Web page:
When it comes to an adoptive parent or other authority figure (social worker, pastor, Sunday School teacher, friend of family, etc.) the child is rendered powerless to tell them to stop telling their story. Or, to stop telling it their way.
So, most times the adoptee smiles and nods, or they are quiet.
Or they meekly stuff it down and go on.
Some adoptees may tell their parents that it's okay to share their story, if they ask them.
Or they may act out in different ways to let them know it's not okay.
When they act out, the parent might say, "I have no idea what's gotten into him/her! Why are they acting this way? They've been just fine for a while, and now all of sudden..."
Many adoptees long for approval so much they won't ever tell their parents they aren't okay with it. They might even agree to testify in church -- publicly sharing the story with others. (Every time I encounter this, I cringe, imagining how their 40-year-old-self might feel about it one day. "What if they are still happy and agreeable to it at forty?"those who disasgree might say. Well, great. Wouldn't it be reasonable to give them time and space to sort out their feelings and beliefs with the benefit of time, wisdom and experience?)
Recently I heard of some adoptive parents who shared stories, referring to their adopted children as "radishes." (Children with RAD.) Yes, I was horrified.
When the adopted son or daughter becomes of age, if they have not come out of the fog as it is known in adoptee-world, they might not have the courage to tell their parents how they felt about this, it is so ingrained in them to not disappoint their parents.
Others may get brave enough to share their story, with the benefit of adult reflection when they are of age. And the adoptive parent may think or say, "Wait! Wait! It wasn't like that! That's not our story!"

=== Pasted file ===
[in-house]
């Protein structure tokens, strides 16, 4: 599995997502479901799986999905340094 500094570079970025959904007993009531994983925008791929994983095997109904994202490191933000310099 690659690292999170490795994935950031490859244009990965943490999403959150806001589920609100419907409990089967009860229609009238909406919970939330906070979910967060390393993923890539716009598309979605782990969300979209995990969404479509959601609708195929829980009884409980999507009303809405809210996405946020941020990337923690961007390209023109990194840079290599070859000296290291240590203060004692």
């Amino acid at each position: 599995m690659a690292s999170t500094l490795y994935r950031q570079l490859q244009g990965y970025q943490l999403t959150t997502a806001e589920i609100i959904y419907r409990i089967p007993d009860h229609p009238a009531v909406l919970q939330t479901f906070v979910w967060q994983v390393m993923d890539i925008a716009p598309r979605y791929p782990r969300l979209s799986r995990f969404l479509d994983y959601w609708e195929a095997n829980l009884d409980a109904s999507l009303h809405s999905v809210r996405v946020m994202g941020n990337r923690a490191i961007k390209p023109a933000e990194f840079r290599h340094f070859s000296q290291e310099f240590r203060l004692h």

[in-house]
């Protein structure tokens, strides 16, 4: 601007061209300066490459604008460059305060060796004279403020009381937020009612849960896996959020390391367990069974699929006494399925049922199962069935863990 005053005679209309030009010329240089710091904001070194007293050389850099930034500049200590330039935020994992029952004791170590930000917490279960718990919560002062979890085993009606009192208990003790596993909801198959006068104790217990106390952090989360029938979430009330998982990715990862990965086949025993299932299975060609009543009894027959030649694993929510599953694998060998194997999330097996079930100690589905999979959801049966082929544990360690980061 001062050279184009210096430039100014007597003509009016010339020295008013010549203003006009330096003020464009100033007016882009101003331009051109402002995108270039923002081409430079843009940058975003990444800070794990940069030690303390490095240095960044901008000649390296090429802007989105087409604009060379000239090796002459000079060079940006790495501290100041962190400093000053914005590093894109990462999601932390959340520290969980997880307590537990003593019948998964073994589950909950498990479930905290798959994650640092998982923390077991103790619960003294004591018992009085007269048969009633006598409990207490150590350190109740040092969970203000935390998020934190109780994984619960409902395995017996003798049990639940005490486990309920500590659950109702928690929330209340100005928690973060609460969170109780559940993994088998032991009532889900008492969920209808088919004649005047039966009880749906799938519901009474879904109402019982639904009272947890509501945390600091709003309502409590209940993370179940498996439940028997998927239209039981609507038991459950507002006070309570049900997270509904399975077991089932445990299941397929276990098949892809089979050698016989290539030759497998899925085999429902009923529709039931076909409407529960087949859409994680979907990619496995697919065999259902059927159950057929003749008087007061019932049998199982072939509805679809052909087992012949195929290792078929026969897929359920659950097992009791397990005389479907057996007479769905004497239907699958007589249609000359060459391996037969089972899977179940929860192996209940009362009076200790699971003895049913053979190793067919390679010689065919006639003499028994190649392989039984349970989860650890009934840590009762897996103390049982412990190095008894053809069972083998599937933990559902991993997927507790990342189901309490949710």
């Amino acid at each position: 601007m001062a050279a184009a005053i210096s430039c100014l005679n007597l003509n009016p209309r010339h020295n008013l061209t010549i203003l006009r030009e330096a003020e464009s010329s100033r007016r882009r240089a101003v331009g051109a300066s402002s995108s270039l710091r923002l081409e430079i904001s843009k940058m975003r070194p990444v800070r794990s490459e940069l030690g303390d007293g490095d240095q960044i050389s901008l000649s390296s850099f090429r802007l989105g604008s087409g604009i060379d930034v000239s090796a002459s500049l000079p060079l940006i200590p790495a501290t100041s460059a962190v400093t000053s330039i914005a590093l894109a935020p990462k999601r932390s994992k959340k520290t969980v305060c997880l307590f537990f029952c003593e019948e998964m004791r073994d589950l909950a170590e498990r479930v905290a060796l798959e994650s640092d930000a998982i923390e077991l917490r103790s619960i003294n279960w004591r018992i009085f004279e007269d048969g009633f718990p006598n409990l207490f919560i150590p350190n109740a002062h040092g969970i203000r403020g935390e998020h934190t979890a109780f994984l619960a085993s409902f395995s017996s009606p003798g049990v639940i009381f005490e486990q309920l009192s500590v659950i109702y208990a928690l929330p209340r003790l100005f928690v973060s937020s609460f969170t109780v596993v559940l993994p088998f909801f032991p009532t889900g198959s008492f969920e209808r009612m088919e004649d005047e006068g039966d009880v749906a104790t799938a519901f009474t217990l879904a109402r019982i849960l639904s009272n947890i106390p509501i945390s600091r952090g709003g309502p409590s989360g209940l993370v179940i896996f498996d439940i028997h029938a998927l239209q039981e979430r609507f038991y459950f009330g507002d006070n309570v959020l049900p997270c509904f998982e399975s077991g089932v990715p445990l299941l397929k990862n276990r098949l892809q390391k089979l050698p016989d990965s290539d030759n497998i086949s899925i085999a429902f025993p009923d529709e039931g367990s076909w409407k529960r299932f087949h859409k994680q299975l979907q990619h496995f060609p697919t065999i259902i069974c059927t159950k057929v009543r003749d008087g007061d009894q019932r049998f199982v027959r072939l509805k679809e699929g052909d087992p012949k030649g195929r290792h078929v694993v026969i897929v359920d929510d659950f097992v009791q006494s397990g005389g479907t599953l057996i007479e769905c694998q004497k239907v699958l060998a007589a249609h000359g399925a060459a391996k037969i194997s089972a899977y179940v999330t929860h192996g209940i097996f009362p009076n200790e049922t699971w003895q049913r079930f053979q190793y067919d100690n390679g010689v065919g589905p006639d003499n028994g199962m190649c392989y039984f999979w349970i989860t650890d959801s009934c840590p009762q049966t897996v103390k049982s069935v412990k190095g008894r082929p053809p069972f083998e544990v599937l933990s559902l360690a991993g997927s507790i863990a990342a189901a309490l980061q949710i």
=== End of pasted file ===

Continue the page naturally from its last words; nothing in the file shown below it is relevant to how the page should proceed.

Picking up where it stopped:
That's part of the problem -- it's not their story -- it's their son or daughter's story.
The rebuke over a changed script happens to many adoptees when they don't spit out the same story they were given for all those years...that same one the adults in their lives have already been telling everybody, forever.
For instance, although my adoptive parents never did this to me, many other people did use the old, "Be grateful you weren't aborted," or "Aren't you glad your mother chose life?" script for me when I was younger. I never questioned it -- and just went along with it. This was before I had really processed my adoption and beliefs, well before reunion.
Before my maternal reunion, I often got up in church services where I sang or spoke and testified that I was so grateful my natural mother didn't abort me, or that she chose life. The first night of our reunion, I thanked her for choosing life, and she looked at me in total bewilderment, and said, "I never even considered otherwise."
Suddenly my script didn't make sense.
I had a lot of processing and re-writing to do.
Abortion wasn't part of my story -- at all.
Come to find out, it's not part of a lot of adoption stories.
Abortion wasn't legal when my natural mother was pregnant with me. Strangely, I hadn't even made that connection in my mind for the first 27 years of my life because I was so conditioned by the "she chose life" script that so many adults had handed me. I just kept repeating that script and testifying my little heart out, never questioning it.
Processing one's adoption is a lifetime journey. Presenting a child with a pre-fabricated story -- telling them how they should feel and not giving them space to process it for themselves long term, is not right.
It also saddens me that some adoption agencies and organizations get testimonials from under age adoptees and use their photos to advertise, sharing what they [the agency] consider to be the child's story. Parental consent or not, it's unethical -- not in the best interest of the child.
The child will process things as they get older and if they no longer identify with the story their were given by others, there will be nothing they can do to get rid of the information that has circulated, that they may not consider their truth anymore.
Rarely is an adoptee's truth the same at 20, 30 or 40 as it was when they were a child. This should be understood, even from a non-adoptee standpoint. If you are not adopted, do you still believe all the same things at your age now as you did when you were five? My husband is not adopted, yet the man I married at 19 years old is very different from the same man in his forties.
The anger present in some adopted children may stem in part from the inability to own their story.
But they don't know how to tell you that.